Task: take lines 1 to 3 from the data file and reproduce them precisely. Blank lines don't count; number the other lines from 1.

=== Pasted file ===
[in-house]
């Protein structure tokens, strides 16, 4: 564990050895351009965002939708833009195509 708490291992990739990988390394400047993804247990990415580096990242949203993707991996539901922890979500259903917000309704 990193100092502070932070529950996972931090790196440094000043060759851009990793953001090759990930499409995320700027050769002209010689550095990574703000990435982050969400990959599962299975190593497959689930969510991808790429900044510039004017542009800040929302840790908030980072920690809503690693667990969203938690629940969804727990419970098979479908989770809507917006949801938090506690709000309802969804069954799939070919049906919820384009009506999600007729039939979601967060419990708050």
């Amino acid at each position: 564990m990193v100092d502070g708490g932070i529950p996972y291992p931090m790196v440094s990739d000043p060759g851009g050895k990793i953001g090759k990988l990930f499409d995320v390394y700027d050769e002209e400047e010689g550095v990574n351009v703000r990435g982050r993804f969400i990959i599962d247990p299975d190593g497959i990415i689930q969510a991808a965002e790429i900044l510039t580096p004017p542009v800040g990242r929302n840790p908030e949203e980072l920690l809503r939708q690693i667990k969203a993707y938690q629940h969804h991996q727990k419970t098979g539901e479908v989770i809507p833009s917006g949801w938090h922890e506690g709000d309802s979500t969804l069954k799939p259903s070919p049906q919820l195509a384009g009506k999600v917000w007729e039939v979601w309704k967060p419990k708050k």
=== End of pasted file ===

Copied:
[in-house]
């Protein structure tokens, strides 16, 4: 564990050895351009965002939708833009195509 708490291992990739990988390394400047993804247990990415580096990242949203993707991996539901922890979500259903917000309704 990193100092502070932070529950996972931090790196440094000043060759851009990793953001090759990930499409995320700027050769002209010689550095990574703000990435982050969400990959599962299975190593497959689930969510991808790429900044510039004017542009800040929302840790908030980072920690809503690693667990969203938690629940969804727990419970098979479908989770809507917006949801938090506690709000309802969804069954799939070919049906919820384009009506999600007729039939979601967060419990708050």
């Amino acid at each position: 564990m990193v100092d502070g708490g932070i529950p996972y291992p931090m790196v440094s990739d000043p060759g851009g050895k990793i953001g090759k990988l990930f499409d995320v390394y700027d050769e002209e400047e010689g550095v990574n351009v703000r990435g982050r993804f969400i990959i599962d247990p299975d190593g497959i990415i689930q969510a991808a965002e790429i900044l510039t580096p004017p542009v800040g990242r929302n840790p908030e949203e980072l920690l809503r939708q690693i667990k969203a993707y938690q629940h969804h991996q727990k419970t098979g539901e479908v989770i809507p833009s917006g949801w938090h922890e506690g709000d309802s979500t969804l069954k799939p259903s070919p049906q919820l195509a384009g009506k999600v917000w007729e039939v979601w309704k967060p419990k708050k």